Tuesday, July 26, 2011

What Is Anders Breivik?

From Bret Stephens, at Wall Street Journal, "The Oslo Terrorist is Neither Christian Nor Conservative."

On Friday morning Breivik wrote that "today you will become immortal." He seems to have meant it literally. Whatever else might be said of that particular longing, it can hardly be called religious (what then would be the point of an afterlife?), or Christian (murdering children en masse is not a tenet of any Christian faith), or conservative (a political tendency that is fundamentally anti-utopian).

What it is is millennarian: the belief that all manner of redemptive possibilities lie on just the other side of a crucible of unspeakable chaos and suffering. At his arrest, Breivik called his acts "atrocious but necessary." Stalin and other Marxists so despised by Breivik might have said the same thing about party purges or the liquidation of the kulaks.

These are the politics that have largely defined our age and which conservatives have, for the most part, been foremost in opposing. To attempt to tar them with Breivik's name is worse than a slur; it's a concession to a killer with pretensions of intellectual sophistication. And it's a misunderstanding of what he was all about.

Norway, Europe and probably the U.S. will now have anxious debates about xenophobia, populism and the rise of neofascism. These are worthy topics, but they are incidental to understanding what happened on Friday. What we witnessed was the irruption of an impulse—more psychological than political—that defines a broader swath of the ideological spectrum than most people would care to acknowledge. As for Breivik, there ought to be no question as to what he is: evil incarnate.
Stephens' essay emphasizes a key point I raised in my analysis of the manifesto: "Breivik hopelessly romanticizes an earlier time that is simply not coming back. He's crazy in that sense." Still, it bears remembering that indeed Breivik's influences were in conservative writings, and that's not to discount his the millenarian infirmities. The answer to Breivik is somewhere between Stephens' analysis and Ross Douthat's, "A Right-Wing Monster." That crazed criminal resides somewhere between millenarianism and the rhetoric of cultural conservatism.

4 comments:

Jason Pappas said...

The key is understanding why he believes "the end justifies the means." This is true no matter what "end" he is fighting for. Here's a crucial passage:

"By studying all available data, we know that once the Muslims reach approximately 50%
of the population there will be a conflict which is likely to result in enormous human
suffering. At that point, morality will lose its meaning. The question of good and evil will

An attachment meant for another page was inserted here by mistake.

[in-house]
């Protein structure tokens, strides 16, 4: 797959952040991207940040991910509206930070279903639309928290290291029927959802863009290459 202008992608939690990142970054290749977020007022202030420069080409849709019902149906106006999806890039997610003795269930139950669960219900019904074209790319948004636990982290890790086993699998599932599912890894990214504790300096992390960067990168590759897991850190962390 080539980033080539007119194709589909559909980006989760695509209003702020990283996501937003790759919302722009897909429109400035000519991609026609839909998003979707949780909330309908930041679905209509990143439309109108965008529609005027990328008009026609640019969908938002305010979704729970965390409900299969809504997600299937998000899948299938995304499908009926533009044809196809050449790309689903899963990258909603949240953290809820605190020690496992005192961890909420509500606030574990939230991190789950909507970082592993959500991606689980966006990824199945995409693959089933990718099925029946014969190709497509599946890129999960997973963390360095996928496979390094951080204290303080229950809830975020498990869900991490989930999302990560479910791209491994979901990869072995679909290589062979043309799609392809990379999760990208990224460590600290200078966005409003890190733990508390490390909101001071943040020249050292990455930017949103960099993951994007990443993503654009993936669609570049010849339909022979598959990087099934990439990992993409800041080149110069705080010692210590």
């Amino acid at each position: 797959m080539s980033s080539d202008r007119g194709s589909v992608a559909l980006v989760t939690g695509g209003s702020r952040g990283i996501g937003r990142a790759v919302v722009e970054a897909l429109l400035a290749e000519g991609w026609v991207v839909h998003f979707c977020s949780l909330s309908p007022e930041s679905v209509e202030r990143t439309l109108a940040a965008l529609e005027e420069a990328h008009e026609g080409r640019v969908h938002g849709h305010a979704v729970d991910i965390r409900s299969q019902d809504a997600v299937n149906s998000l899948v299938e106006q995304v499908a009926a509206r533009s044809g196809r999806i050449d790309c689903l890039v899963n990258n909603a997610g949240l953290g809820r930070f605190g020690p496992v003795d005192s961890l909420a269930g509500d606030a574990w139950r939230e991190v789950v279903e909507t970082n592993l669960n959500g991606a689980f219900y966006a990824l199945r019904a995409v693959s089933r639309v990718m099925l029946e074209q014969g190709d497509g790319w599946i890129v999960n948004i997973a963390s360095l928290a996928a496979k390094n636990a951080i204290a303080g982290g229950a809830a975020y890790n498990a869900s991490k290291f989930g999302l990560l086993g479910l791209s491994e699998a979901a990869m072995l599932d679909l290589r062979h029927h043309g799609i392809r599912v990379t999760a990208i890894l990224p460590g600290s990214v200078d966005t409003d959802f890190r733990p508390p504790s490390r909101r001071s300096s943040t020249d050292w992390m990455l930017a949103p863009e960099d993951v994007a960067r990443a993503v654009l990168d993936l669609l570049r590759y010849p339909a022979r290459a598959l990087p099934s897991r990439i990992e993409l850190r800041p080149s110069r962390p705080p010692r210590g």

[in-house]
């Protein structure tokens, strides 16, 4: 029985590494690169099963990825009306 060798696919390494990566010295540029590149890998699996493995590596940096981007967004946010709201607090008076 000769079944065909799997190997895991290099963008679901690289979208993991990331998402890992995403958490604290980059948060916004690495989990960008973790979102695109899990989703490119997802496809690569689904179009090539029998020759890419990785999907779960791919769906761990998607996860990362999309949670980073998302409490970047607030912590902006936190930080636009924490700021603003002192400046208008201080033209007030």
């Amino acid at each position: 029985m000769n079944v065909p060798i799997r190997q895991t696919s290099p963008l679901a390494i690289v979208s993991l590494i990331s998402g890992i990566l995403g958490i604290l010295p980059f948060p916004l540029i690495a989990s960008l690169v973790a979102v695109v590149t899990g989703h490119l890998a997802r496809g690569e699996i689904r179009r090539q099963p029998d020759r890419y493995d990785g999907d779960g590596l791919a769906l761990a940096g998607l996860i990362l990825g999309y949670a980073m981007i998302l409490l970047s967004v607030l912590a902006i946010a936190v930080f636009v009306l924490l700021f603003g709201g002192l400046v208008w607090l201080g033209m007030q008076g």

be reduced to one simple choice for us; Survive or perish. The "strongman" is what we
are headed for. He's not what we want; he's just the inevitable endgame."

Here he is talking about phase 3 but the mentality is important. When I read "morality will lose its meaning" it sounded familiar. I remember my high school days when I had many friends on the left (in the late 1960s). I watch as them went from wide-eyed flower children to rock throwers often in a few months. I wouldn't doubt that some might have been able to cross the line into mad bombers.

What happens is that the process of civilization--reason, debate, and persuade--lose their meaning in the face of an imperative. For my high school friends is was "stop the war" and that meant by war if necessary. For Breivick it is stop the "cultural genocide" of "indigenous" Norwegians even if it means killing innocent Norwegians in he short term.

His millennial dream of bringing down civilization in order to cleanse it is not specific to any ideology. It is one of extreme urgency born of a heightened sense of immediate or impending doom. This “emergency” means exception making and exemption from normal moral rules. The question then is not is he right or left or Christian or Muslim but how did he become detached from reality to the point that normal morality ceases to have meaning for him. What made him a “warrior against civilization” itself?

Donald Douglas said...

Nice commentary, Jason. It add nicely to what I've written, and fleshes out a explanation even better. We're guaranteed that progressives won't care for what you and I write, of people like Bret Stephens who comes closest to characterizing and explaining Breivik's evil.

Jason Pappas said...

Thanks, Donald, I'm enjoying your ongoing commentary and thought you might enjoy a few of my own. I attempted a first pass analysis on my blog.

Donald Douglas said...

I'll check it out. That's great you're writing.